BACKGROUND OF THE INVENTION
1. Field of the Invention
The present invention is related to an improved data processing system. A more particular aspect of the present invention is related to the application of decision support techniques such as online analytical processing (OLAP) to databases.
2. Description of the Related Art
Decision support is rapidly becoming a key technology for business success. Decision support allows a business to deduce useful information, usually referred to as a data warehouse, from an operational database. While the operational database maintains state information, the data warehouse typically maintains historical information. Users of data warehouses are generally more interested in identifying trends rather than looking at individual records in isolation. Decision support queries are thus more computationally intensive and make heavy use of aggregation. This can result in long completion delays and unacceptable productivity constraints.
Some known techniques used to reduce delays are to pre-compute frequently asked queries, or to use sampling techniques, or both. In particular, applying online analytical processing (OLAP) techniques such age data cubes on very large relational databases or data warehouses for decision support has received increasing attention recently (see e.g., Jim Gray, Adam Bosworth, Andrew Layman, and Hamid Pirahesh, “Data Cube: A Relational Aggregation Operator Generalizing Group-By, Cross-Tab, and Sub-Totals”, International Conference on Data Engineering, 1996, New Orleans, pp. 152-160) (“Gray”). Here, users typically view the historical data from data warehouses as multidimensional data cubes. Each cell (or lattice point) in the cube is a view consisting of an aggregation of interests, such as total sales.
Commonly encountered aggregation queries for data warehouse applications include those already defined in the standard Structured Query Language (SQL).
Relational DataBase Management System (RDBMS) software using a Structured Query Language (SQL) interface is well known in the art. The SQL interface has evolved into a standard language for RDBMS software and has been adopted as such by both the American National Standards Institute (ANSI) and the International Standards Organization (ISO).
RDBMS software has typically been used with databases comprised of traditional data types that are easily structured into tables. However, RDBMS products do have limitations with respect to providing users with specific views of data. Thus, “front-ends” have been developed for RDBMS products so that data retrieved from the RDBMS can be aggregated, summarized, consolidated, summed, viewed, and analyzed. However, even these “front-ends” do not easily provide the ability to consolidate, view, and analyze data in the manner of “multi-dimensional data analysis.” This type of functionality relies on OLAP.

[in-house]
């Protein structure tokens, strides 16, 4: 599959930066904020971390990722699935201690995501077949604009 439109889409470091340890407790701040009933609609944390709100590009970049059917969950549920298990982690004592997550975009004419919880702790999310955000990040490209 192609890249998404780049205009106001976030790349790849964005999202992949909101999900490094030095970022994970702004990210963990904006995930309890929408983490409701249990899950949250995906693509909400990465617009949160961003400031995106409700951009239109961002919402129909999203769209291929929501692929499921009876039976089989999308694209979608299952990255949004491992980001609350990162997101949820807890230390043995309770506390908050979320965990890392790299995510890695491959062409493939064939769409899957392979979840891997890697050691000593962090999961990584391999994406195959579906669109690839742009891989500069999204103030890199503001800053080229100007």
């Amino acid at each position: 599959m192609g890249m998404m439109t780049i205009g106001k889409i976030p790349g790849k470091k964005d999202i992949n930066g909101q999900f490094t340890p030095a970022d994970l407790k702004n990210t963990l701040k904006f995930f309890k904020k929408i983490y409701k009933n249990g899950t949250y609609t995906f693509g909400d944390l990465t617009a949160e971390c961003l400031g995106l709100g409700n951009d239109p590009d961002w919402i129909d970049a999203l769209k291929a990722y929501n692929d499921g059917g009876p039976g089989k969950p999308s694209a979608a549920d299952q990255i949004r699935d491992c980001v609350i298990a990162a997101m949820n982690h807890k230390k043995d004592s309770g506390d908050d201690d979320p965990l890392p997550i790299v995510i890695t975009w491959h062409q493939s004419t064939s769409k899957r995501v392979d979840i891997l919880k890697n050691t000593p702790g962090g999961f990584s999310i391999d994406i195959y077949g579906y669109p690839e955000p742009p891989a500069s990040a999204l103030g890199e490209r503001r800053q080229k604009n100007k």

OLAP generally comprises numerous, speculative “what-if” and/or “why” data model scenarios executed by a computer. Within these scenarios, the values of key variables or parameters are hanged, often repeatedly, to reflect potential variances in measured data. Additional data is then synthesized through animation of the data model. This often includes the consolidation of projected and actual data according to more than one consolidation path or dimension.
Data consolidation is the process of synthesizing data into essential knowledge. The highest level in a data consolidation path is referred to as that data's dimension. A given data dimension represents a specific perspective of the data included in its associated consolidation path. There are typically a number of different dimensions from which a given pool of data can be analyzed. This plural perspective, or Multi-Dimensional Conceptual View, appears to be the way most business persons naturally view their enterprise. Each of these perspectives is considered to be a complementary data dimension. Simultaneous analysis of multiple data dimensions is referred to as multi-dimensional data analysis.
OLAP functionality is characterized by dynamic multi-dimensional analysis of consolidated data supporting end-user analytical and navigational activities, including:
a) calculations and modeling applied across dimensions, through hierarchies and/or across members;
b) trend analysis over sequential time periods;
c) slicing subsets for on-screen viewing;
d) drill down to deeper levels of consolidation;
e) reach through to underlying detail data; and
f) rotation to new dimensional comparisons in the viewing area.
OLAP is often implemented in a multi-user client/server mode and attempts to offer consistently rapid response to database access, regardless of database size and complexity.
Corresponding OLAP database systems are known. See, for example, U.S. Pat. Nos. 6,205,447, 6,122,636, 5,978,796, 5,978,788,and 5,940,818.
In essence, OLAP software enables users, such as analysts, managers and executives, to gain insight into performance of an enterprise through rapid access to a wide variety of data views that are organized to reflect the multidimensional nature of the enterprise performance data. An increasingly popular data model A for OLAP applications is the multidimensional database (MDDB), which is also known as the data cube. OLAP data cubes are predominantly used for interactive exploration-of performance data for finding regions of anomalies in the data, which are also referred to as exceptions or deviations. Problem areas and/or new opportunities are often identified when an anomaly is located.